On June 10, Jacobs sent a letter to Kadri informing him that "the hostile environment at the school has traumatized Blair both physically and emotionally, to the point that she cannot and will not attend the graduation ceremonies." At graduation, amidst the TV cameras and standing ovations, Blair Hornstine's name was not mentioned even once. The only allusion to her came from Kadri, who said in his speech, "In life, in order to pursue your goals, you will need to interact with or compete against others" (Kadri's underlining).
WHY WOULD an entire town go into a frenzy over a relatively straightforward disabilities case? "I don't think it's an accident," says one high school humanities teacher, "that the closer one is to this, the harder it is to find anybody who is supportive of Blair."
Maybe the biggest reason the town turned against the Hornstines is money. Blair's lawsuit puts the township on the hook for $2.7 million when the entire school system's annual budget is only $50 million. But there's also a real belief that, even though it was legal, Blair and her father did manipulate the system, and were acutely aware of every subtlety in the grading system.
For instance, Blair took Latin 1 in middle school, over the course of 7th and 8th grades. Unusually, she then retook Latin 1 as a freshman--and got an A+. During her sophomore year, Blair was enrolled in AP U.S. History and was taking it at the school with a teacher whose policy is to never give A+ marks. But she dropped the course and finished it the following year at home, with a different instructor. She got an A+. Blair was enrolled in gym class in 9th and 10th grades (receiving an A and A+, respectively). Just weeks before the end of her junior year, she received a doctor's note waiving her from gym altogether. Still, an A+ for the class showed up on her transcript. Her father wanted the grade removed, and since she shouldn't have been graded for a waived class, it was. As Kadri explained to the court, an A+ in gym is worth only 4.3, and thus would have lowered her cumulative GPA, which was well above 4.3 by that point.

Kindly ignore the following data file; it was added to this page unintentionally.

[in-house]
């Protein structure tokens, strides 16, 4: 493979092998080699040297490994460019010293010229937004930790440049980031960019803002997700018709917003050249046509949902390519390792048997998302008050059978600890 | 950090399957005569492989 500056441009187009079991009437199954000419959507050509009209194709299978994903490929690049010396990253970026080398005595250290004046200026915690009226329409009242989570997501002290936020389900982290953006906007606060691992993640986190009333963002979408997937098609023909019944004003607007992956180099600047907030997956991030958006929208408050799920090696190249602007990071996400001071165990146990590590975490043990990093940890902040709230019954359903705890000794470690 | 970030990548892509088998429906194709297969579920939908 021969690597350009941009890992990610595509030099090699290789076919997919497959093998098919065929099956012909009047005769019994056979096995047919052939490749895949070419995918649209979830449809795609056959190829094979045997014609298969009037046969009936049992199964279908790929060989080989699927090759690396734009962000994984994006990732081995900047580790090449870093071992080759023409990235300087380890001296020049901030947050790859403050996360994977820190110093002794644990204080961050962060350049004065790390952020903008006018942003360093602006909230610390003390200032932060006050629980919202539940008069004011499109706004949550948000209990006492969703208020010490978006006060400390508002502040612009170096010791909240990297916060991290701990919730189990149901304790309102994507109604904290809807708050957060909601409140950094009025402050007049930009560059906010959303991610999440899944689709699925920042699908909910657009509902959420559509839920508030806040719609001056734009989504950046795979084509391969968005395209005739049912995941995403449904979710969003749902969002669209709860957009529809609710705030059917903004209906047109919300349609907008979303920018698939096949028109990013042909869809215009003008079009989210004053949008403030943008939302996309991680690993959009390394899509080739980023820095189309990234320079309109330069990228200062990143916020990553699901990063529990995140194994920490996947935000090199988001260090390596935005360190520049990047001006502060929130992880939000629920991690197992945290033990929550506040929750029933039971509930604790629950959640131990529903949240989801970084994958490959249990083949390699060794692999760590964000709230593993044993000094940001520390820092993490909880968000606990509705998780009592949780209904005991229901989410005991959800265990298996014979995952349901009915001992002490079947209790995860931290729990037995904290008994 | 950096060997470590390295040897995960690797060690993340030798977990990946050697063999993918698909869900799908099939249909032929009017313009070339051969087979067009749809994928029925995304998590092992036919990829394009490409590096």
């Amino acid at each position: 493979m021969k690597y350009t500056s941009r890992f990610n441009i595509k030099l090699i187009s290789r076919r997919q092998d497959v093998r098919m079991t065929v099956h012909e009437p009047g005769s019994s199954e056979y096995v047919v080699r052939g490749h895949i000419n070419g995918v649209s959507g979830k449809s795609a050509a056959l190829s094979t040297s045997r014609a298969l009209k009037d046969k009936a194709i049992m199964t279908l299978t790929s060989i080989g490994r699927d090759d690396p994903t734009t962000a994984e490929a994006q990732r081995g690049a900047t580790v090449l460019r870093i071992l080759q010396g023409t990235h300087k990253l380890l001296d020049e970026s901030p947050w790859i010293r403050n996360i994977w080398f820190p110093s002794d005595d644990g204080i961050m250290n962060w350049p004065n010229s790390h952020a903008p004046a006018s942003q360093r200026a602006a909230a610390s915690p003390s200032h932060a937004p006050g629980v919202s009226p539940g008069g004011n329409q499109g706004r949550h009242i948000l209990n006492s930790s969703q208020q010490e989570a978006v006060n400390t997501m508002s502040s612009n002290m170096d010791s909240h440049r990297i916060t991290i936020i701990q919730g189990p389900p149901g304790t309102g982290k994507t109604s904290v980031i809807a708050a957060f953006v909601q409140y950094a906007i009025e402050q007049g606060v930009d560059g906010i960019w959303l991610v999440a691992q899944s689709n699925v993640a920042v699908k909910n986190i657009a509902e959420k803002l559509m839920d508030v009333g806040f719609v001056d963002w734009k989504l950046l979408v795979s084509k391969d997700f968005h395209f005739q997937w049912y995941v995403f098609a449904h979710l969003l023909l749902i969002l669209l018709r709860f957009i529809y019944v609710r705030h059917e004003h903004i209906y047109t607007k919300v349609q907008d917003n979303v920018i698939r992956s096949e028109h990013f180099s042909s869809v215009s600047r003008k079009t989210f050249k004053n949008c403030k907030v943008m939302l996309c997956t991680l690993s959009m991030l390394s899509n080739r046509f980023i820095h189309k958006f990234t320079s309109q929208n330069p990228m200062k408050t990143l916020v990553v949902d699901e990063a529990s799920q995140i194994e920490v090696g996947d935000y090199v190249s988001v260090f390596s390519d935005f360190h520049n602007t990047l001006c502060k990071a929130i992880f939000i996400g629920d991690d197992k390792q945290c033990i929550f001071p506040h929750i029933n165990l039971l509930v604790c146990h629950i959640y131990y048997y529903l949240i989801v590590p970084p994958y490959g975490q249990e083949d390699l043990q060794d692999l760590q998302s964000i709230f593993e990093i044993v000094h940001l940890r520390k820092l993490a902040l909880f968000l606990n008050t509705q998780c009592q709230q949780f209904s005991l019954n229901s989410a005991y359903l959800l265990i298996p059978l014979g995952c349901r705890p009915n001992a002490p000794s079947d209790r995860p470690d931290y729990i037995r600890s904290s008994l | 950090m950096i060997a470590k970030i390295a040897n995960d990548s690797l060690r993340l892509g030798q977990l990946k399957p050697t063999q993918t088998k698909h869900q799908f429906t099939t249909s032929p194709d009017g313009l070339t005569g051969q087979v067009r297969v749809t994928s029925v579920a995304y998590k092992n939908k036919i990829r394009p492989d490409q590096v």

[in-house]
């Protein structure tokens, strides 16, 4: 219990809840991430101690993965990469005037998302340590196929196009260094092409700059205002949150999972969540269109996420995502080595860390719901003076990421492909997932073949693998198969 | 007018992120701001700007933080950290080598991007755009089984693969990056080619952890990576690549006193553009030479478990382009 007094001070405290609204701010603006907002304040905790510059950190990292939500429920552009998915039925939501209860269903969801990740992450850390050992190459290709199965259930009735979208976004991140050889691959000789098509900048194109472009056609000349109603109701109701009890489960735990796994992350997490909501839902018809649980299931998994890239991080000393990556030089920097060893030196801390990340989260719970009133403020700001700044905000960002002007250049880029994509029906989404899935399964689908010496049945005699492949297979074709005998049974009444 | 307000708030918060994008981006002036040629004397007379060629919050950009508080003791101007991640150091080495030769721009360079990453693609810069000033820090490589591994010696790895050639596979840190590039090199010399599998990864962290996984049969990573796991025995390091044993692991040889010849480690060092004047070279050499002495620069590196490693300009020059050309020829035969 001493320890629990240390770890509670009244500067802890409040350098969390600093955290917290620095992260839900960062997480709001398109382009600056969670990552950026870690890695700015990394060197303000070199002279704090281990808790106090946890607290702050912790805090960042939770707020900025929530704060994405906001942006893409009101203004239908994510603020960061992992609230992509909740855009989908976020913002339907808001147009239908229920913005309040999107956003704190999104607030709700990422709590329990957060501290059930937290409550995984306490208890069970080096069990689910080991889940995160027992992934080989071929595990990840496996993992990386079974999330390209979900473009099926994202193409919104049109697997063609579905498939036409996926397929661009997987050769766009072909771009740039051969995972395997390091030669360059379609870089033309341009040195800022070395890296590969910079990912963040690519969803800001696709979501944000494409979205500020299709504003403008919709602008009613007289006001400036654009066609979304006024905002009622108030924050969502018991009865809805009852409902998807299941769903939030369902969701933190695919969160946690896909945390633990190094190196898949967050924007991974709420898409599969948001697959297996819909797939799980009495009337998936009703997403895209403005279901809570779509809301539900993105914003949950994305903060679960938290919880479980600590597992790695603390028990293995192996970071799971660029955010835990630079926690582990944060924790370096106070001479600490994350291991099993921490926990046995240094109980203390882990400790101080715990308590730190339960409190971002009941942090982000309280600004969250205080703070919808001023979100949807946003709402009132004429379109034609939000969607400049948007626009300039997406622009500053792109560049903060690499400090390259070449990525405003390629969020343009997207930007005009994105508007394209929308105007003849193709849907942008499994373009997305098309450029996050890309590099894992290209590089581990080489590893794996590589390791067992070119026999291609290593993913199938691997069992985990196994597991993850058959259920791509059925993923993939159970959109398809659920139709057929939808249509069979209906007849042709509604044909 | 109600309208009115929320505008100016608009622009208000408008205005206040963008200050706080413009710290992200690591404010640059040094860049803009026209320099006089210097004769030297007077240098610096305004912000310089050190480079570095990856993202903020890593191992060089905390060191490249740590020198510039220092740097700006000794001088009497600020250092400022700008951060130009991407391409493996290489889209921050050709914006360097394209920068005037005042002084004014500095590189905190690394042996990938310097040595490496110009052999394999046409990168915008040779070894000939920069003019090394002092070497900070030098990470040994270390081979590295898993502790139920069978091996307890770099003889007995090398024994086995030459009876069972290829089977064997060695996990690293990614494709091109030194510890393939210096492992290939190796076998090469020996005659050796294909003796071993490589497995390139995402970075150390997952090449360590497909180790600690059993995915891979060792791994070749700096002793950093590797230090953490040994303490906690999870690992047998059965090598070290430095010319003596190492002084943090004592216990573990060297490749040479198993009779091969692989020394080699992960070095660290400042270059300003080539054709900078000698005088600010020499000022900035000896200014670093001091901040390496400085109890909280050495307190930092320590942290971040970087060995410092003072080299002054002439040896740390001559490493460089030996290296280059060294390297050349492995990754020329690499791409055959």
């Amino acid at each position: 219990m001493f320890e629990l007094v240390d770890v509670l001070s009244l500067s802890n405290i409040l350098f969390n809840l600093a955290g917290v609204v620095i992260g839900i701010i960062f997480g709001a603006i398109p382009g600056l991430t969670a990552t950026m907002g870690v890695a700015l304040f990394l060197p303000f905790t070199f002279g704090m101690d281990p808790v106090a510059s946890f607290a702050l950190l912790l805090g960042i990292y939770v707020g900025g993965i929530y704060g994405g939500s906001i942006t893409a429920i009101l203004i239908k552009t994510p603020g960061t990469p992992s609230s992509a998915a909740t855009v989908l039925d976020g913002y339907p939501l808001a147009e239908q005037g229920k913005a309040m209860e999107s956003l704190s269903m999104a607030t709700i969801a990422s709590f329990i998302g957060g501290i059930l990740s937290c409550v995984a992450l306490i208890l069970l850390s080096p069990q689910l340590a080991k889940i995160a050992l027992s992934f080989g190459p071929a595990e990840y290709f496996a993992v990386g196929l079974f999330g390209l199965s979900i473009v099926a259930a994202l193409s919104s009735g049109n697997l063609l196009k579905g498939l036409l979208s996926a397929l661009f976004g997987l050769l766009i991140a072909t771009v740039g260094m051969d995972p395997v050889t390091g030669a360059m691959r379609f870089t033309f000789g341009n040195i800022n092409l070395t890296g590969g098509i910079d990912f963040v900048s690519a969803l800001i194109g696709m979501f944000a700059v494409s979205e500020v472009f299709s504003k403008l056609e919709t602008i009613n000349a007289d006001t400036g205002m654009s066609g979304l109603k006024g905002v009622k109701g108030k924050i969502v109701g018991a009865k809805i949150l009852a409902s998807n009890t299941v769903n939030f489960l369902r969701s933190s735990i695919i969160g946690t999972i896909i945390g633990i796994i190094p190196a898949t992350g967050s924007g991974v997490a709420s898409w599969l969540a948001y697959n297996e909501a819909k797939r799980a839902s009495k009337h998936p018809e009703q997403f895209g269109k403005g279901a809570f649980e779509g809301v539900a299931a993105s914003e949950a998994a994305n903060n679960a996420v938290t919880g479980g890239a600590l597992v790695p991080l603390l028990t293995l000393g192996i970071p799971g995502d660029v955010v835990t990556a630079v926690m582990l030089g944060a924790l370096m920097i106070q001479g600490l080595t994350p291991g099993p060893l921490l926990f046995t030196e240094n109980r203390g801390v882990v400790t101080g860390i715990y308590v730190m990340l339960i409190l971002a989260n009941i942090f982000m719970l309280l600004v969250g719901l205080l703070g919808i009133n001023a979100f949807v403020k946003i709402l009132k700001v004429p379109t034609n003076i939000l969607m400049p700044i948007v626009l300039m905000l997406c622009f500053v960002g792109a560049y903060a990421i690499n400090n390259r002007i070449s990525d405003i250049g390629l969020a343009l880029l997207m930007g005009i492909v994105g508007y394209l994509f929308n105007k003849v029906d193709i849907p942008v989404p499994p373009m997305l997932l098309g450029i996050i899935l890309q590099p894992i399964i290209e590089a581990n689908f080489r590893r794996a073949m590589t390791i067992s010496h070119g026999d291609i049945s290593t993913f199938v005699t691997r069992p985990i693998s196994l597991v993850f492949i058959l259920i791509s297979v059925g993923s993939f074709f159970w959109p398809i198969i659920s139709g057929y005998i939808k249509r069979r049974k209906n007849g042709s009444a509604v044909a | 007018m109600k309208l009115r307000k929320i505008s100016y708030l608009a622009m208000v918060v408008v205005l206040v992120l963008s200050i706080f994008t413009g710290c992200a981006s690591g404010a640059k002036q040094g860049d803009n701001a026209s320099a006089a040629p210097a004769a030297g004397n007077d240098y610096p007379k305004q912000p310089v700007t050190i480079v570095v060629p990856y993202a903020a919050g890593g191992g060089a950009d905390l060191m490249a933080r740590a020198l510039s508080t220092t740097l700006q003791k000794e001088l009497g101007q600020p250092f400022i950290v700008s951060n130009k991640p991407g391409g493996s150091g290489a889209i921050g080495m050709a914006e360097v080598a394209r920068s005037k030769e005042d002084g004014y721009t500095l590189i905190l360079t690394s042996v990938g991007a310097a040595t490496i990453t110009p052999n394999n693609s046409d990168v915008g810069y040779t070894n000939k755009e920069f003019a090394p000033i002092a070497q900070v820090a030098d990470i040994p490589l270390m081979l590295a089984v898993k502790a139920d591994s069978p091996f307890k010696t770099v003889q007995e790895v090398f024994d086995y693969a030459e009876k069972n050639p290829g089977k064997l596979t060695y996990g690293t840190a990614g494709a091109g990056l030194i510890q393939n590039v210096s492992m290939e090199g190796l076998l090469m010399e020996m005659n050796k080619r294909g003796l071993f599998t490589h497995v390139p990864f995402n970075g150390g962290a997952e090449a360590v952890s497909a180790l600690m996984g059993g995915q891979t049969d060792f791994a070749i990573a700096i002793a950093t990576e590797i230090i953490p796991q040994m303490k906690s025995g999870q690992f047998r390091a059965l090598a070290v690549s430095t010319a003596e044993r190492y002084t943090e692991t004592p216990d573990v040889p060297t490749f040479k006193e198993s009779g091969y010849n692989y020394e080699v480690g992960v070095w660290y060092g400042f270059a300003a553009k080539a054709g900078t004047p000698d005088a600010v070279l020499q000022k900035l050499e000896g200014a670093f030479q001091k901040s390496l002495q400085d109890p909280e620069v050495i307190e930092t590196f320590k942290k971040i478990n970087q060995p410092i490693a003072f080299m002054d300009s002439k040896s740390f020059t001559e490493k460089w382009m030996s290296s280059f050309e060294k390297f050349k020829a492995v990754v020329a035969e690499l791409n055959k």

At Moorestown High, the calculations for valedictorian are made at the end of the first semester senior year. Just a few weeks before that semester ended, Blair dropped AP European History--one of the two courses she was taking at the school--citing exhaustion. "The papers are killing her," Judge Hornstine told the child study team while trying to withdraw Blair from the class. At the time, Blair had an A- in the class. It would have been one of the lowest grades of her high school career.